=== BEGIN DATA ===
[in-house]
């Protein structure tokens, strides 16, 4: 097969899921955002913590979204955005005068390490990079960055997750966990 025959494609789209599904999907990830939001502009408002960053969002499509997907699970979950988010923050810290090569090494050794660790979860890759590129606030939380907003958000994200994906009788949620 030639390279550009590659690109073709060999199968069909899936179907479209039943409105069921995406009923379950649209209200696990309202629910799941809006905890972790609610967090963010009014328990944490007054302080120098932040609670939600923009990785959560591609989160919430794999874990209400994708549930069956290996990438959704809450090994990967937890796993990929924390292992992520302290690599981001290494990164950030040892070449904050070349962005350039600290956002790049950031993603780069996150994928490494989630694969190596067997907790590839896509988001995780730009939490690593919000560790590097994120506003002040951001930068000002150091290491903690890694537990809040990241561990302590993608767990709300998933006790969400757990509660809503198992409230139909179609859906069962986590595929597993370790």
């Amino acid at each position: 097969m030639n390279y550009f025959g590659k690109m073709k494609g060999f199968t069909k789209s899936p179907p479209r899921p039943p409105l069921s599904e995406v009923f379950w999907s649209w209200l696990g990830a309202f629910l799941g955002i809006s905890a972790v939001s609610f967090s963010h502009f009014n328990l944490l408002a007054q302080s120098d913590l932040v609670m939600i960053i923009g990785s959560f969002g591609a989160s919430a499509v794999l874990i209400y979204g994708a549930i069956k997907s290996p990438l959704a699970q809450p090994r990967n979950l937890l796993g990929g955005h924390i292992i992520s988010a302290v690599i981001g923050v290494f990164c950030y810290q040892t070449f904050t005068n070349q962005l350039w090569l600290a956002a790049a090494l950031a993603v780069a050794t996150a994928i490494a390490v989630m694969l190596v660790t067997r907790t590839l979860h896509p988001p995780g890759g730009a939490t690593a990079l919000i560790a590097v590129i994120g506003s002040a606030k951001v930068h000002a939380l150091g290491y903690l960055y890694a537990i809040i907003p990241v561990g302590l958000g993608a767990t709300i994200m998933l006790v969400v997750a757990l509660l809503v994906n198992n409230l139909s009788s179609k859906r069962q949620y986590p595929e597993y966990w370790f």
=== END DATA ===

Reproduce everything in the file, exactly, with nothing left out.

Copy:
[in-house]
């Protein structure tokens, strides 16, 4: 097969899921955002913590979204955005005068390490990079960055997750966990 025959494609789209599904999907990830939001502009408002960053969002499509997907699970979950988010923050810290090569090494050794660790979860890759590129606030939380907003958000994200994906009788949620 030639390279550009590659690109073709060999199968069909899936179907479209039943409105069921995406009923379950649209209200696990309202629910799941809006905890972790609610967090963010009014328990944490007054302080120098932040609670939600923009990785959560591609989160919430794999874990209400994708549930069956290996990438959704809450090994990967937890796993990929924390292992992520302290690599981001290494990164950030040892070449904050070349962005350039600290956002790049950031993603780069996150994928490494989630694969190596067997907790590839896509988001995780730009939490690593919000560790590097994120506003002040951001930068000002150091290491903690890694537990809040990241561990302590993608767990709300998933006790969400757990509660809503198992409230139909179609859906069962986590595929597993370790």
């Amino acid at each position: 097969m030639n390279y550009f025959g590659k690109m073709k494609g060999f199968t069909k789209s899936p179907p479209r899921p039943p409105l069921s599904e995406v009923f379950w999907s649209w209200l696990g990830a309202f629910l799941g955002i809006s905890a972790v939001s609610f967090s963010h502009f009014n328990l944490l408002a007054q302080s120098d913590l932040v609670m939600i960053i923009g990785s959560f969002g591609a989160s919430a499509v794999l874990i209400y979204g994708a549930i069956k997907s290996p990438l959704a699970q809450p090994r990967n979950l937890l796993g990929g955005h924390i292992i992520s988010a302290v690599i981001g923050v290494f990164c950030y810290q040892t070449f904050t005068n070349q962005l350039w090569l600290a956002a790049a090494l950031a993603v780069a050794t996150a994928i490494a390490v989630m694969l190596v660790t067997r907790t590839l979860h896509p988001p995780g890759g730009a939490t690593a990079l919000i560790a590097v590129i994120g506003s002040a606030k951001v930068h000002a939380l150091g290491y903690l960055y890694a537990i809040i907003p990241v561990g302590l958000g993608a767990t709300i994200m998933l006790v969400v997750a757990l509660l809503v994906n198992n409230l139909s009788s179609k859906r069962q949620y986590p595929e597993y966990w370790f």